Project Contact: Krista James
Telephone Number: 604.822.0142
Email Us About this Project
FAIR Canada and the Canadian Centre for Elder Law engaged in a joint one-year project funded by the Law Foundation of Ontario regarding the interplay of investment securities, elder financial abuse, mental capacity and good faith third party notifications.
The project considered the development of a conduct protocol and a practical mechanism that will allow Canadian financial services firms and investment advisors to take urgent, short-term protective action for the benefit of vulnerable consumers in two critical situations:
- where market conditions or other situations exist which requires an immediate financial decision or action that involves the consumer’s investments or savings including bank accounts (for example, to safeguard the consumer’s investment capital or income) but the consumer appears to lack the mental capacity necessary to make financial decisions about their investments or bank/savings accounts due to dementia or other forms of diminished mental capacity; and
- where the consumer has provided instructions (such as, for example, to liquidate positions and withdraw or transfer funds), and the advisor or firm have reason to suspect or ought to suspect that the consumer is being subjected to elder financial abuse, undue influence or both.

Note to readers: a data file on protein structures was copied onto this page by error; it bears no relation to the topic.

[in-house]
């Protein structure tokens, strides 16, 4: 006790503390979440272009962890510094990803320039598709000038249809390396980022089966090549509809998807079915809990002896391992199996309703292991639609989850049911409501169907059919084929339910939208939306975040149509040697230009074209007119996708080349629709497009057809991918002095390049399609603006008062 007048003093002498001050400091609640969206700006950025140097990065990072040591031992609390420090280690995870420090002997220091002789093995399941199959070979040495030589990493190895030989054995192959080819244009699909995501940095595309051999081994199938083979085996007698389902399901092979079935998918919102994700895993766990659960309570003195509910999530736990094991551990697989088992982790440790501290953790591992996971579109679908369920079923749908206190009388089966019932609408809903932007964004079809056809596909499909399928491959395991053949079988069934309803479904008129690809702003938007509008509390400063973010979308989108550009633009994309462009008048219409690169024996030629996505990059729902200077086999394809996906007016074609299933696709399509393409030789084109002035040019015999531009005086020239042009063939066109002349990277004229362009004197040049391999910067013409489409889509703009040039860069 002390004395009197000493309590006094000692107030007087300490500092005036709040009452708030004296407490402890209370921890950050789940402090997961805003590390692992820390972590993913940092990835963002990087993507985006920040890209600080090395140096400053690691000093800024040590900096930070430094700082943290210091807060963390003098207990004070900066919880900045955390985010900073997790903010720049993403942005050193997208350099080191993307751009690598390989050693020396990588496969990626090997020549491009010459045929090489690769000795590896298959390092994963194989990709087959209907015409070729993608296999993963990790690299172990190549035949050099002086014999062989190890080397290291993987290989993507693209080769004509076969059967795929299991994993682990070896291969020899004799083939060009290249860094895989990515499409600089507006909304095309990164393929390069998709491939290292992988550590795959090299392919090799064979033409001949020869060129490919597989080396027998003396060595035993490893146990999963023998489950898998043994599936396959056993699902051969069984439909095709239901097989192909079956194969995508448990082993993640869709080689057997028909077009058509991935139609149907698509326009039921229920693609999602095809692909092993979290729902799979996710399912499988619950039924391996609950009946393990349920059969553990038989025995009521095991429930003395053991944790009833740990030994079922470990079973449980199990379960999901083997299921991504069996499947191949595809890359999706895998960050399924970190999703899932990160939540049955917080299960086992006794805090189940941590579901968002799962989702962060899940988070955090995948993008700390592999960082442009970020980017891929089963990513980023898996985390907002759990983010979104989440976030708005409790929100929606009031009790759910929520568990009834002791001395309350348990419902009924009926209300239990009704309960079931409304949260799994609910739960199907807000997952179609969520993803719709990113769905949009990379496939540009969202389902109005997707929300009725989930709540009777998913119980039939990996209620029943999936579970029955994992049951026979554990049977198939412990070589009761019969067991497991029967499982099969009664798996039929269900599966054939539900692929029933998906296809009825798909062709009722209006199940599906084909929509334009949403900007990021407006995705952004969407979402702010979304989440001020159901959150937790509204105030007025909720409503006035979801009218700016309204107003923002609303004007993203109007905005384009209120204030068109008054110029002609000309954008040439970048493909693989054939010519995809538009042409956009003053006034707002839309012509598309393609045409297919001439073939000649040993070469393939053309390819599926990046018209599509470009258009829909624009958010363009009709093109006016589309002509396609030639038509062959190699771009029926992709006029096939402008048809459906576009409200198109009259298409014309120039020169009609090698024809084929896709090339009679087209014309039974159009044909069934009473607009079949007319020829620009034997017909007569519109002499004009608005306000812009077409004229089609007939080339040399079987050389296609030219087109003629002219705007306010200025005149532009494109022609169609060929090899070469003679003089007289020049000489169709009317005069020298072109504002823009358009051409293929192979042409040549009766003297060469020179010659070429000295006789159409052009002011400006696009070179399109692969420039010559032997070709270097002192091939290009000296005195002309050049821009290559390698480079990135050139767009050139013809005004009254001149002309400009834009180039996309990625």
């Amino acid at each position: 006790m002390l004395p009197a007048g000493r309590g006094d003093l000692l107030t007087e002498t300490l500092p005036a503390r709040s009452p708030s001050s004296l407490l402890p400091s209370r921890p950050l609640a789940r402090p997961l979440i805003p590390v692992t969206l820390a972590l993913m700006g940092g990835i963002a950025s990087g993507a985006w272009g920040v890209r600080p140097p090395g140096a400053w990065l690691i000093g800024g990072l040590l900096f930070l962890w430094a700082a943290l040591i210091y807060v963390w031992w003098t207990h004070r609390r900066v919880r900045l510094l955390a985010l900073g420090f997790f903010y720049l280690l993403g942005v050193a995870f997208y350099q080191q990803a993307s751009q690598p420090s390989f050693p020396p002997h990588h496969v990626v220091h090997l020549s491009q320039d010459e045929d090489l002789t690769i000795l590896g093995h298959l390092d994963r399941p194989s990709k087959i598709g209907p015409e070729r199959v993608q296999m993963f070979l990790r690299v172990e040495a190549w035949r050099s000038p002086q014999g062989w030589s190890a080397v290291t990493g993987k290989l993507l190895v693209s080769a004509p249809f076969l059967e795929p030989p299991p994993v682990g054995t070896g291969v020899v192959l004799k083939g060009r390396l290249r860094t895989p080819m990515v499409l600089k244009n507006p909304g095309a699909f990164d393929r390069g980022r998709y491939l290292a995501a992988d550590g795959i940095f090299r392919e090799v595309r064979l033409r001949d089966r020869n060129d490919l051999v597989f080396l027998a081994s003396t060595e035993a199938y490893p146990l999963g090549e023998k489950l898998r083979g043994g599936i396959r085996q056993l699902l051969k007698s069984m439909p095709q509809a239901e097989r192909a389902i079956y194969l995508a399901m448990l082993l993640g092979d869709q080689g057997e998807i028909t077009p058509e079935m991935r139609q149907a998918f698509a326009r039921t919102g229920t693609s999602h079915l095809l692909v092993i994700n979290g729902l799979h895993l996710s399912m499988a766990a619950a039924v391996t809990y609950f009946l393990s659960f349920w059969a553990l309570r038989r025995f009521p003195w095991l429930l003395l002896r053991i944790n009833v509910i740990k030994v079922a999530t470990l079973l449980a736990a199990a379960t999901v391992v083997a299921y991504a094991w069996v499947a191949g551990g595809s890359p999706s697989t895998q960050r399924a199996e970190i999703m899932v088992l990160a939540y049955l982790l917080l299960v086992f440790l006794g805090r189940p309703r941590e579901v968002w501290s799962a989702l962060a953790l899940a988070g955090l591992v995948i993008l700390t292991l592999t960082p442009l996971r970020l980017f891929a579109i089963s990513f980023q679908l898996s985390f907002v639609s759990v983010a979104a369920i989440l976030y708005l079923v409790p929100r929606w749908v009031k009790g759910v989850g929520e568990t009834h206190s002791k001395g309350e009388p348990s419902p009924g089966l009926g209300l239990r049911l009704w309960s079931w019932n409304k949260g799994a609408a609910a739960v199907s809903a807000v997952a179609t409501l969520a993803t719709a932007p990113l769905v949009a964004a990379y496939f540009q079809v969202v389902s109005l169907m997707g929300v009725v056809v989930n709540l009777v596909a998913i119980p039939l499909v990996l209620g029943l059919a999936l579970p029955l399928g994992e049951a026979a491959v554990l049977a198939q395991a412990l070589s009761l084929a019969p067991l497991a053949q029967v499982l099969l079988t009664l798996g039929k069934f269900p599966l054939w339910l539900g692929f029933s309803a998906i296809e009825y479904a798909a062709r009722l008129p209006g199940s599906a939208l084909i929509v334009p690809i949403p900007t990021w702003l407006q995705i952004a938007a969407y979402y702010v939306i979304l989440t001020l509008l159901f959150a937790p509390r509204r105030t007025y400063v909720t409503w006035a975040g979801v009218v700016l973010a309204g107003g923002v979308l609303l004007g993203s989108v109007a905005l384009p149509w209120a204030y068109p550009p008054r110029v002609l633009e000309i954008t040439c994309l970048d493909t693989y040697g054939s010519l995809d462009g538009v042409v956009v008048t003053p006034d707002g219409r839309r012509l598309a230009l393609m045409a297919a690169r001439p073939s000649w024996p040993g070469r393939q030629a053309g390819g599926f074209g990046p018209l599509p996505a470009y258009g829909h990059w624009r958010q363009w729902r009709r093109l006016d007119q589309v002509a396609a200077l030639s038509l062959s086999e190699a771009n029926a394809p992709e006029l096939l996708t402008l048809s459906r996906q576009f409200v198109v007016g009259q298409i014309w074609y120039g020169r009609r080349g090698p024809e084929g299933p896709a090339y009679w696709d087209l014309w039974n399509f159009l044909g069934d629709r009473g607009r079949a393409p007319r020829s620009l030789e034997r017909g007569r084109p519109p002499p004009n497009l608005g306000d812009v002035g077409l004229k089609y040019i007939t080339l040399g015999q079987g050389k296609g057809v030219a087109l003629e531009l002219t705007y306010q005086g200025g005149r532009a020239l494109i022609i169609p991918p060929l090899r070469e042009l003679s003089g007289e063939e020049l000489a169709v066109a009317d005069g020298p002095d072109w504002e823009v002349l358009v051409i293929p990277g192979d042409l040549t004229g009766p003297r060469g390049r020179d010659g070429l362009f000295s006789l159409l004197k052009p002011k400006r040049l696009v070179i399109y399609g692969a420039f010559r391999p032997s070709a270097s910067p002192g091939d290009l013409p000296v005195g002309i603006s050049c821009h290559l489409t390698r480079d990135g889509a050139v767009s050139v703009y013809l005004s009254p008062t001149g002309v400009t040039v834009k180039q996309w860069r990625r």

Financial services firms and investment advisors may wish to aid in situations of suspected elder financial abuse, mental capacity concerns or undue influence, but cannot due to concerns regarding breach of confidentiality obligations governed both by their Securities Regulations, and the Personal Information Protection and Electronic Documents Act (PIPEDA).
Financial service firms are already concerned about a Catch-22: either they report suspected issues and may possibly be sued for the breach of disclosure of confidentiality or privacy, (including the risk that they have alerted the abuser accidentally) or they do nothing and risk being liable for failure to prevent the abuse or taking instructions from someone who may not have the mental capacity to give them.
Financial service firms may be confused or unclear of how to navigate the various provincial or territorial laws governing notification of a third party, privacy requirements in the financial sector, substitute decision-making or supported decision-making regimes and reporting of elder abuse and neglect. This project will address these concerns and make recommendations, as appropriate, across the provincial and territorial systems in place.
This project seeks to better understand the issues of all stakeholders, including the financial services sector, the investment regulators, older adults and their supporters including those involved in preventing and responding to elder abuse and neglect, mental capacity and undue influence and the elder law community. This project will ensure that the consumer has their self-determination respected, including the right to make ill-advised or risky decisions, while exploring the balancing of individual vulnerable consumers’ rights to privacy.
A key outcome of this project will be the development of recommendations, including a practical framework, to allow for positive steps to be taken in these vulnerable types of financial situations and for the investment community to play a positive role in their client’s lives, without increasing risks to the individual consumer.
The project is made possible by a grant from the Law Foundation of Ontario, Access to Justice Fund.
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